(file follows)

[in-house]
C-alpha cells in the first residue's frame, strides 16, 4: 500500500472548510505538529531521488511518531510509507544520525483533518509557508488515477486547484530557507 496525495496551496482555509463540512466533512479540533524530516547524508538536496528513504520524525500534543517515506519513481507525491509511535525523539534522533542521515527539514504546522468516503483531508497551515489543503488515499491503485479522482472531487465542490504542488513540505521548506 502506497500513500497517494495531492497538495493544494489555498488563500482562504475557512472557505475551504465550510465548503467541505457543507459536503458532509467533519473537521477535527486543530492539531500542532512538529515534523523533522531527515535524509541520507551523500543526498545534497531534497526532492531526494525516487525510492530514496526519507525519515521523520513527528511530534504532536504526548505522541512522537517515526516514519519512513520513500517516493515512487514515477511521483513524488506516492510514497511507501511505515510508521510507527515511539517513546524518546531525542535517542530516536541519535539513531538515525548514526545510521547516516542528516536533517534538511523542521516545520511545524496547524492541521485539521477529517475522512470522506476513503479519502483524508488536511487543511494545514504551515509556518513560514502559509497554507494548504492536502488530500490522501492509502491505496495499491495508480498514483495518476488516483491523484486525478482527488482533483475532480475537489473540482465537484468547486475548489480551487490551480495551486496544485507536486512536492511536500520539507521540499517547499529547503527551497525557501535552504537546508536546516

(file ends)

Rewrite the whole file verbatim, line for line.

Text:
[in-house]
C-alpha cells in the first residue's frame, strides 16, 4: 500500500472548510505538529531521488511518531510509507544520525483533518509557508488515477486547484530557507 496525495496551496482555509463540512466533512479540533524530516547524508538536496528513504520524525500534543517515506519513481507525491509511535525523539534522533542521515527539514504546522468516503483531508497551515489543503488515499491503485479522482472531487465542490504542488513540505521548506 502506497500513500497517494495531492497538495493544494489555498488563500482562504475557512472557505475551504465550510465548503467541505457543507459536503458532509467533519473537521477535527486543530492539531500542532512538529515534523523533522531527515535524509541520507551523500543526498545534497531534497526532492531526494525516487525510492530514496526519507525519515521523520513527528511530534504532536504526548505522541512522537517515526516514519519512513520513500517516493515512487514515477511521483513524488506516492510514497511507501511505515510508521510507527515511539517513546524518546531525542535517542530516536541519535539513531538515525548514526545510521547516516542528516536533517534538511523542521516545520511545524496547524492541521485539521477529517475522512470522506476513503479519502483524508488536511487543511494545514504551515509556518513560514502559509497554507494548504492536502488530500490522501492509502491505496495499491495508480498514483495518476488516483491523484486525478482527488482533483475532480475537489473540482465537484468547486475548489480551487490551480495551486496544485507536486512536492511536500520539507521540499517547499529547503527551497525557501535552504537546508536546516